A federal judge in Florida has denied certification of a potential class-action lawsuit after a furniture store was accused of violating the Telephone Consumer Protection Act by making calls to an individual’s cell phone without consent because the process used by the plaintiff’s expert to determine the size of the class would not have discovered the plaintiff as a potential class member.
A copy of the ruling in Wilson v. Badcock Home Furniture can be accessed by clicking here.
The plaintiff was the user of a phone in which the account was in the name of her grandmother. The defendant placed more than 30 calls to the defendant, leaving pre-recorded messages on 12 of those attempts. The plaintiff did end up picking up the phone on a call from the defendant and advised the caller that the number was wrong and the customer the defendant was trying to reach was not at that number. The plaintiff subsequently filed suit, alleging the defendant violated the TCPA by using an automatic telephone dialing system to contact her cell phone without her consent. The suit sought to include anyone who had received a similar call to a wrong number placed by the defendant.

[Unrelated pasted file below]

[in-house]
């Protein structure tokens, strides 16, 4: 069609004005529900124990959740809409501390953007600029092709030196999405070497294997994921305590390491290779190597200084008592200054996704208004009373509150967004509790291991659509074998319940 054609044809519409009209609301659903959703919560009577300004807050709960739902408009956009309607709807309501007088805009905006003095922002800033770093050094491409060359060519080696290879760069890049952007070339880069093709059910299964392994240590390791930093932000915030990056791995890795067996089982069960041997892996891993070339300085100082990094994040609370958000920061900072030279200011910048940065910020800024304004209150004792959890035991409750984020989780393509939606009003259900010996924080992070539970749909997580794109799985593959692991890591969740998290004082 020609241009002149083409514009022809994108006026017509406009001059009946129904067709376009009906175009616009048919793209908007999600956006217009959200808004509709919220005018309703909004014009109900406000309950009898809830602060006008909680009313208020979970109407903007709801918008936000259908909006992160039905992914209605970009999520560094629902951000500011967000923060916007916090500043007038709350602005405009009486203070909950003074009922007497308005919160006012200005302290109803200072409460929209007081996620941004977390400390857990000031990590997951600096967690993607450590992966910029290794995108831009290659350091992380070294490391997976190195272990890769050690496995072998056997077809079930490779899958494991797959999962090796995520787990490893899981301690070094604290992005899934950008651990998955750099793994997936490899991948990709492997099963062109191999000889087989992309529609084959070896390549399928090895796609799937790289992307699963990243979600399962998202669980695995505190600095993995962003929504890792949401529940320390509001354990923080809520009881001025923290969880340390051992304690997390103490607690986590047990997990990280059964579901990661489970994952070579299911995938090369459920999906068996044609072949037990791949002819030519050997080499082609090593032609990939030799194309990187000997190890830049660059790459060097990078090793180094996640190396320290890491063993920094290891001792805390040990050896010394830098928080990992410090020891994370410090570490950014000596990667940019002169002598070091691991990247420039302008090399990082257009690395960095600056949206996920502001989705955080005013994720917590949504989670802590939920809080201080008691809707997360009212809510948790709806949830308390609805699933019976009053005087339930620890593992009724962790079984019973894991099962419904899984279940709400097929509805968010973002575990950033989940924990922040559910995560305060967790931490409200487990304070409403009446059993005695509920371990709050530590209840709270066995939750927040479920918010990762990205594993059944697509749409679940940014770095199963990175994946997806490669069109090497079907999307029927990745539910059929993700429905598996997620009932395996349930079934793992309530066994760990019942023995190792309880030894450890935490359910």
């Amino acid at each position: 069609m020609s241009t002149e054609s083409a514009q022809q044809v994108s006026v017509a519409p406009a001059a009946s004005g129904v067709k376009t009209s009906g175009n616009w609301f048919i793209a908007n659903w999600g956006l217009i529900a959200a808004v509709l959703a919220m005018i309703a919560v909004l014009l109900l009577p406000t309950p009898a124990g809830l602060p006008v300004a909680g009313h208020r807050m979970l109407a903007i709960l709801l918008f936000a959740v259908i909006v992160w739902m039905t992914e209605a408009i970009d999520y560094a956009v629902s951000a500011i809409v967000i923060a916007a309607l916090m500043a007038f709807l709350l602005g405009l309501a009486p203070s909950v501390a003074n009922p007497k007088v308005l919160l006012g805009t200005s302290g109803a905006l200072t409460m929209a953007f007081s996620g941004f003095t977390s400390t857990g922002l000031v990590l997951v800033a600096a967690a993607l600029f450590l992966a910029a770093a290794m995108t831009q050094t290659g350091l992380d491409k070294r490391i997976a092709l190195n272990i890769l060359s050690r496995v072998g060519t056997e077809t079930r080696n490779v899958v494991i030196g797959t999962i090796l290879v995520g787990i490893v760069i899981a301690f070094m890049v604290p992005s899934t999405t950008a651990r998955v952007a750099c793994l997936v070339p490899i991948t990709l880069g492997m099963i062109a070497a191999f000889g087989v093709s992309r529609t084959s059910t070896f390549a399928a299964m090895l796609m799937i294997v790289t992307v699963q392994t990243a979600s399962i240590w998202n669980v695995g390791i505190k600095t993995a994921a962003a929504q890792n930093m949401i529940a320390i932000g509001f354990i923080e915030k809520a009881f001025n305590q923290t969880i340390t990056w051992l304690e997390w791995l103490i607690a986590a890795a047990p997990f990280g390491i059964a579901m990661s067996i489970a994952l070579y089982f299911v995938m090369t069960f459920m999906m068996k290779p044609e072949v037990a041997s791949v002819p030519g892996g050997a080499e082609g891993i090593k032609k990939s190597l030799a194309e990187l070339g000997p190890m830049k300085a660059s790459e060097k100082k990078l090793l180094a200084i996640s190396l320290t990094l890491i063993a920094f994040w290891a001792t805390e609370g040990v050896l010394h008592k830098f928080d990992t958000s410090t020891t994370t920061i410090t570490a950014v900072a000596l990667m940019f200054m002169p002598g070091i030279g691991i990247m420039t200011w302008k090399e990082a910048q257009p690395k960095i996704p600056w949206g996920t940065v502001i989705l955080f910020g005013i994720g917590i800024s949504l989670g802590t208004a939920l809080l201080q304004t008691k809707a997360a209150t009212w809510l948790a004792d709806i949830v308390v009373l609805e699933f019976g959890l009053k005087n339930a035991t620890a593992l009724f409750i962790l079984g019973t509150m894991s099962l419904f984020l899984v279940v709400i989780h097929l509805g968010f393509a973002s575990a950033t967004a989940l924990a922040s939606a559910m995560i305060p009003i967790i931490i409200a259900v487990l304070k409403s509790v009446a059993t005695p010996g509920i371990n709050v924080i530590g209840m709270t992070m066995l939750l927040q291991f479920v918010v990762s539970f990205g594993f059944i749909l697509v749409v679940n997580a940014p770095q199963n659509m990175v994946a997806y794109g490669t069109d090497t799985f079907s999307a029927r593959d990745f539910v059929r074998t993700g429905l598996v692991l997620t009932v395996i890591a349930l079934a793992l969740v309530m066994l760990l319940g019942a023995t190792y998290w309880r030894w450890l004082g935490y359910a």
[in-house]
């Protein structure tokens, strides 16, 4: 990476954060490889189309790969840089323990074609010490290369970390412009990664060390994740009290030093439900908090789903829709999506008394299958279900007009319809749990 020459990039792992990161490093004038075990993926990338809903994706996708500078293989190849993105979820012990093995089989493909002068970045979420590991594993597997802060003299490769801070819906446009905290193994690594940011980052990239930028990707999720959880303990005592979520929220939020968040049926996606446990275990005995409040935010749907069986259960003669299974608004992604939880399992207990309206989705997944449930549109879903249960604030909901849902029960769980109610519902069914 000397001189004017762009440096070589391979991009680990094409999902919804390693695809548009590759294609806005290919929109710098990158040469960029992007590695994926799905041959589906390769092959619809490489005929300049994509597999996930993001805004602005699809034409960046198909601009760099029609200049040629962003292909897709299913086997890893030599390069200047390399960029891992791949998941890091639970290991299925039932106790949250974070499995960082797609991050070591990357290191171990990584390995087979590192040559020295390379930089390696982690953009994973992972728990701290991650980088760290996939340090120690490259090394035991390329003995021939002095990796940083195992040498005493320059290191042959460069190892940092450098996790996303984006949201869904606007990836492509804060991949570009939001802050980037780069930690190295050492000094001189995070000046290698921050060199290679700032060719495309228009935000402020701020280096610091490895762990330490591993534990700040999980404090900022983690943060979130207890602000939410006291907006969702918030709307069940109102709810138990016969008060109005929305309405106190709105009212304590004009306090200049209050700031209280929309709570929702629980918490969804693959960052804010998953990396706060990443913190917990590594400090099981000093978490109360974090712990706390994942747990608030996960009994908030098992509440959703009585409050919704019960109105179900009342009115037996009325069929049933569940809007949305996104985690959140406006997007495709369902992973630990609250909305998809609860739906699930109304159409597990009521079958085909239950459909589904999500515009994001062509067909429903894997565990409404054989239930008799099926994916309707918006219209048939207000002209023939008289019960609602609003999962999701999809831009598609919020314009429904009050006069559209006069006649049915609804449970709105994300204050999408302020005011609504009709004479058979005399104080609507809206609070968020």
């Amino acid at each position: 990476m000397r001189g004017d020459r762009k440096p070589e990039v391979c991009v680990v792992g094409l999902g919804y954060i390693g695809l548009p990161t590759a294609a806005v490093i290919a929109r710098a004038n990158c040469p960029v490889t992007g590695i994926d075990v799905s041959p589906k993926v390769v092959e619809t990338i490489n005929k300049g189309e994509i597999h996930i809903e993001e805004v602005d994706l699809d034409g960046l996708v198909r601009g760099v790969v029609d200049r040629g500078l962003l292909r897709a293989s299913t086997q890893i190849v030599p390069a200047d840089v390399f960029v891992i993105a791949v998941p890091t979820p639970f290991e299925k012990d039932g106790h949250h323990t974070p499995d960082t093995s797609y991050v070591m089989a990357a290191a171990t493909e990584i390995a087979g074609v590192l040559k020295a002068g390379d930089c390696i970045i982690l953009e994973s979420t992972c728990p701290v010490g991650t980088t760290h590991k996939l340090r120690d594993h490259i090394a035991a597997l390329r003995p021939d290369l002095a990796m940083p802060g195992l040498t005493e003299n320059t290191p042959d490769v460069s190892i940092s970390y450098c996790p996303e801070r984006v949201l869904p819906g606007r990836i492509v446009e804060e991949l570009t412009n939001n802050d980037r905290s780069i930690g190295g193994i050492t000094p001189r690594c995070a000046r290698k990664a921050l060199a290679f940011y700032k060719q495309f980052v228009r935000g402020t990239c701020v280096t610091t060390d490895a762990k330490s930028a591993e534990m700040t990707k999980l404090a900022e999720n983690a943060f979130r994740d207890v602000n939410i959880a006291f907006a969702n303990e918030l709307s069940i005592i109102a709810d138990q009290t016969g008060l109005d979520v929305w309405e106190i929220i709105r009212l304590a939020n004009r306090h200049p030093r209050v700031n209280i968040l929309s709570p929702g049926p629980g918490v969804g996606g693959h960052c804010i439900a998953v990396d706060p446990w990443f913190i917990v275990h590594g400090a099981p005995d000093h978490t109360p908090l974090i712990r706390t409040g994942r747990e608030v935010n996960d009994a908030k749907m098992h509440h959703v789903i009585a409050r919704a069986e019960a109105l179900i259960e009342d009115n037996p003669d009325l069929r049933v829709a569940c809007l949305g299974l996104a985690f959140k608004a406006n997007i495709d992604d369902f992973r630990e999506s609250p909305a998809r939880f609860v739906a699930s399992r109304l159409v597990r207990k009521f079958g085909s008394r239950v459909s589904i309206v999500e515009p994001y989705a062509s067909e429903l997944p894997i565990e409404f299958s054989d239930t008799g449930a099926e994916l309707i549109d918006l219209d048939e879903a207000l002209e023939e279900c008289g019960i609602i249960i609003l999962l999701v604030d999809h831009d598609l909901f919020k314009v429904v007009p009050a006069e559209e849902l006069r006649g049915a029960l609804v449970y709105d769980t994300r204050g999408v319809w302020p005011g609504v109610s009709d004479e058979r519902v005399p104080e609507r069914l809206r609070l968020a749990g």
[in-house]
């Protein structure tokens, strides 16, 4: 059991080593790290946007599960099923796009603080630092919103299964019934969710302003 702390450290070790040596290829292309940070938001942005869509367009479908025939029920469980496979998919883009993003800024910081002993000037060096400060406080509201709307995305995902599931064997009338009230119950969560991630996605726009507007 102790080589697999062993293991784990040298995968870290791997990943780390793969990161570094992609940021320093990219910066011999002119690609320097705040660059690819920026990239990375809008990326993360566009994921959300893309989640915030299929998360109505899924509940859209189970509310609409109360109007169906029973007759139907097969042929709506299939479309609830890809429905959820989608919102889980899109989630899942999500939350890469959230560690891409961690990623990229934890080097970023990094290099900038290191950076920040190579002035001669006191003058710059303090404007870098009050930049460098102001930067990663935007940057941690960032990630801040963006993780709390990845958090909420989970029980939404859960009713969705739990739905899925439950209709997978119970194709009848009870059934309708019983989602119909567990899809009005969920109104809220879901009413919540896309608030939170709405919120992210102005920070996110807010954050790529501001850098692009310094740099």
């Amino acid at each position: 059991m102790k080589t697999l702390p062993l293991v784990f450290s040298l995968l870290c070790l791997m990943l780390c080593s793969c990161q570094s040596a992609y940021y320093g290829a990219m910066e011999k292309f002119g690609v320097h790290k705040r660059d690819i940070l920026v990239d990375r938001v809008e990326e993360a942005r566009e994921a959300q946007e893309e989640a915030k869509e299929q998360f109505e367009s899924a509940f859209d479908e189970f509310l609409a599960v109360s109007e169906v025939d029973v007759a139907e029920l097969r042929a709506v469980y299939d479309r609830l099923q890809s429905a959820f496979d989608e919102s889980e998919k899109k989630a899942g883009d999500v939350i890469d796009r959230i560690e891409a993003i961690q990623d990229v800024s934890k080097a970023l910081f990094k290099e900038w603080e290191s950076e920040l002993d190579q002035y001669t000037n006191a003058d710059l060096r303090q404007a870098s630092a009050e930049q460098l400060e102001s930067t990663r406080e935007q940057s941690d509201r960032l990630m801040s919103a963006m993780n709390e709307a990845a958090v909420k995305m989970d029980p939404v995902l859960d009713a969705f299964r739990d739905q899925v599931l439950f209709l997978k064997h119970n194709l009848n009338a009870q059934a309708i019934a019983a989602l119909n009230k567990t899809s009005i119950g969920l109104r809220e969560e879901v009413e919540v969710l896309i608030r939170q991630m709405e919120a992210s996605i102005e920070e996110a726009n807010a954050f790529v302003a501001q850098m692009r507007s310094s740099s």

In denying the motion to certify the class, the judge ruled that the size of the class was not ascertainable and the issues of law and fact do not predominate.
While an analysis conducted by the plaintiff revealed that the defendant had placed 8,253 calls that were marked as wrong numbers to 7,705 different numbers, it would be impossible to identify the subscribers of the wrong numbers because such a database does not exist. As well, because the subscriber of the plaintiff’s phone was her grandmother, if such a database did exist, the plaintiff’s name would not be ascertainable.
As well, based on evidence provided by the defendant, there were documents instances where multiple people provided the same phone number, which means that a call that was placed to contact one individual may have been recorded as a wrong number, even though someone may have provided consent to be contacted at that number.
The judge also indicated that it is possible that some people, especially those who are behind in their bills, may have misled the defendant by saying the number was a wrong number when in fact it wasn’t.
Yet it is quite likely that a defaulting customer may reply with “wrong number” when the customer answers a call from the creditor collecting a past-due debt. Or someone in the customer’s household might intentionally mislead the caller on behalf of the defaulting customer. The call’s recipient might also be bound by a customer’s consent, like if a household member used the recipient’s number to make a purchase